Making Friends at Preschool
When I wrote the children’s book “My Little Growing Mindset” I based the story about Sophia on actual events. At my daughters’ preschool, a large oak tree on the front lawn was the gathering place. As parents and children arrived and waited for the center’s doors to open, many of the little ones would play a game of chase around the sturdy old tree trunk.
In the beginning of the school year, my daughters (ages 3 and 4 years old) clung close to me, though they smiled with joy as they watched all the fun. Not wanting to pressure them, I only asked what they were thinking and feeling. One day, a girl named Anna P (there were two Anna’s) walked over and asked my daughters to join in.
That was all it took to overcome their shyness. After that day, they were taking initiative and joining in on their own. One girl’s kindness made all the difference.
Social Skills can be Learned
As parents and caregivers, we strive to create an inclusive environment where our children can thrive and develop essential life skills. Nurturing a growth mindset is one of the ways that we can help children foster friendships.
When children have an open mind about their ability to learn and persist, they see that social skills are just that – skills to be learned and improved upon. Some children might have a natural desire to be outgoing, but the ability to connect with others is not a magical gift that’s only bestowed at birth. Growth mindset parenting will help children feel empowered to choose actions that build friendships.
This Preschool Board Game Can Help
To practice this skill, I’m thrilled to offer this interactive board game available for download here. “Inclusive Friendship Fun” is for children ages 2-5 and promotes growth mindset. It also provides a fantastic way to learn social skills and encourage empathy. If you order a copy of the book “My Little Growing Mindset” you can use your bonus code to get this game and more support materials like this for free!
The design of the game is simple yet empowering.
As you move around the board, your child will invite friends to play in the park. Together you can practice some conversation starters such as:
Hi! My name is...
What is your name?
Do you want to play?
Do you like to play hide and seek?
The best part about this printable is that it’s not just a game. It’s a starter for conversation with your 4 year old about how she can take initiative and help when someone is left out. Ask your 5 year old questions about how it feels when someone asks him to play. He might want to name the characters and have them interact, yet another opportunity for open-ended, imaginative playtime.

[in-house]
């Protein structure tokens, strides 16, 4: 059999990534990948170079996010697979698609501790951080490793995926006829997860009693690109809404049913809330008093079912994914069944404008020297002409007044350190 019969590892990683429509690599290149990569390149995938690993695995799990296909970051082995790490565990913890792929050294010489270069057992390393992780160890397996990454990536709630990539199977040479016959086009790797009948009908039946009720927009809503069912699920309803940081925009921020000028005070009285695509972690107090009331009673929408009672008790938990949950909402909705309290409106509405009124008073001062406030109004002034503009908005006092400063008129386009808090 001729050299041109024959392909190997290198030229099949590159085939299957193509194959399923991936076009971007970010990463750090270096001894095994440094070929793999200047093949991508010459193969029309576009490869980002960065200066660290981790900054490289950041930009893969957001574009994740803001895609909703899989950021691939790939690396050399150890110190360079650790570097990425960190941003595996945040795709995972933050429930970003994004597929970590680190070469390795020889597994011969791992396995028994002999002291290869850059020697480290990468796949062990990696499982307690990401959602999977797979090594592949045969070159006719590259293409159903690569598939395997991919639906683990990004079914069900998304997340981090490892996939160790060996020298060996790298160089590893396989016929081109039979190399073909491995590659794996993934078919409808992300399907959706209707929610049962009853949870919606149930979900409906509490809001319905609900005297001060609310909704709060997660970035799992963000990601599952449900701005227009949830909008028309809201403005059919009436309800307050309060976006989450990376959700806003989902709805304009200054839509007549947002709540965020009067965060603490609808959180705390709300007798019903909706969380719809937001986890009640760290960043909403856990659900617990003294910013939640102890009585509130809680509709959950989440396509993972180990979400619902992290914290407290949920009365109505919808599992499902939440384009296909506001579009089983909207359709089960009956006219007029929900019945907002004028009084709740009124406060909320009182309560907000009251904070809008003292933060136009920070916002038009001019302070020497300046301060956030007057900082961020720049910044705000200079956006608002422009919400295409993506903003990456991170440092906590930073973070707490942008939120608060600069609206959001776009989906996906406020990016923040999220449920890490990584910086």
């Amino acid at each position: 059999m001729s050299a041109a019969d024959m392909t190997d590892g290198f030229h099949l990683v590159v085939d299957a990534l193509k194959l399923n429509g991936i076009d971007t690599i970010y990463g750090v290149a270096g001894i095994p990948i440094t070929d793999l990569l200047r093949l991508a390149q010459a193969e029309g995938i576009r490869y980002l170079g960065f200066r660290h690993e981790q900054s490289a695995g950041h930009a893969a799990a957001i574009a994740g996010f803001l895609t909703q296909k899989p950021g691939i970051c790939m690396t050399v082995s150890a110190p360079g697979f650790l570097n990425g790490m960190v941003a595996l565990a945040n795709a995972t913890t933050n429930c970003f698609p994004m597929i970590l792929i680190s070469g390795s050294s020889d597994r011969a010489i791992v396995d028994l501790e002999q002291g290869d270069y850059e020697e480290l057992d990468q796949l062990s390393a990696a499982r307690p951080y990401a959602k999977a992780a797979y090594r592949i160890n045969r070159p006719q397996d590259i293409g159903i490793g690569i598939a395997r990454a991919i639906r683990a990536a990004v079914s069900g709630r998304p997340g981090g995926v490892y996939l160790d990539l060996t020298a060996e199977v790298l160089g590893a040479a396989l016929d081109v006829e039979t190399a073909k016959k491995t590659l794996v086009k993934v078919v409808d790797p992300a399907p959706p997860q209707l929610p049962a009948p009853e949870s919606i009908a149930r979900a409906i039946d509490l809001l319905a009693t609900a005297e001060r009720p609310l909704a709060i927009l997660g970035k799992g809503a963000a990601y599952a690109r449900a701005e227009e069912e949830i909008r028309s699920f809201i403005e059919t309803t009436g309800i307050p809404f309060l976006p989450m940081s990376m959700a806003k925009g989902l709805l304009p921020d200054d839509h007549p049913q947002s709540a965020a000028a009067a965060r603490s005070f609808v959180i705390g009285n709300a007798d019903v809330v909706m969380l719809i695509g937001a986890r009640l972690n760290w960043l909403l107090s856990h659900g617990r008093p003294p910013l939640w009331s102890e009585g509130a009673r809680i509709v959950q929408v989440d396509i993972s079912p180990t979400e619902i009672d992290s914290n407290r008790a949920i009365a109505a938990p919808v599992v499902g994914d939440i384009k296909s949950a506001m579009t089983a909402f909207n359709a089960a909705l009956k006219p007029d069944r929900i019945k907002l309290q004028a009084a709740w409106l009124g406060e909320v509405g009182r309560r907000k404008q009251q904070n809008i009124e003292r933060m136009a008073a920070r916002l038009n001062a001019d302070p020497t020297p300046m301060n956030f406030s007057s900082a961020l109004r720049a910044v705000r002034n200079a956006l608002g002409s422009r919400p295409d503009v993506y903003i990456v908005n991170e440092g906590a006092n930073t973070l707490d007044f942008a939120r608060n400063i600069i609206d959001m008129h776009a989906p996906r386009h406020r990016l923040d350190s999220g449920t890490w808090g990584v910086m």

If you are using the game at a preschool or childcare center, this activity is perfect for any friend-making and kindness-themed lessons. The game does not have any complicated rules. so that even toddlers and two year olds can join in. It’s all about having fun and growing those little minds.
Learning to be Inclusive
Another benefit of this game is the opportunity to talk about diversity in a relaxed setting with your preschooler. Even as adults we might be fearful of “saying the wrong thing” when meeting new people with different backgrounds or abilities, and avoid the situation altogether. But demonstrating empathy is about the other person, not you. Applying a growth mindset here is especially helpful because we can think about getting to know someone as yet another chance to learn and connect. Help your 3 year old child understand that it’s ok to make a mistake when you are learning. This preschool board game is designed to be a comfortable and fun place to practice various scenarios.
Inclusive friendships are especially significant, as they celebrate diversity and acceptance. Encouraging children to be kind and open to different friends fosters a sense of community and instills empathy, shaping them into compassionate and understanding individuals.
The Impact of Kindness
Regardless of parenting styles, we wish for our children to enjoy meaningful friendships. By embracing the concept of growth mindset parenting, and using tools like the "Inclusive Friendship Fun" board game, you can provide a delightful and educational way to foster these social skills. By practicing kind interactions, embracing inclusivity, and celebrating the power of effort and perseverance, our children will grow into confident, empathetic individuals who cherish close friendships.
At my daughters’ preschool there were many children who benefitted from Anna P’s kindness. One mom told me that her son had come out of his shell and began to play with other children, and that she owed it all to this one little girl.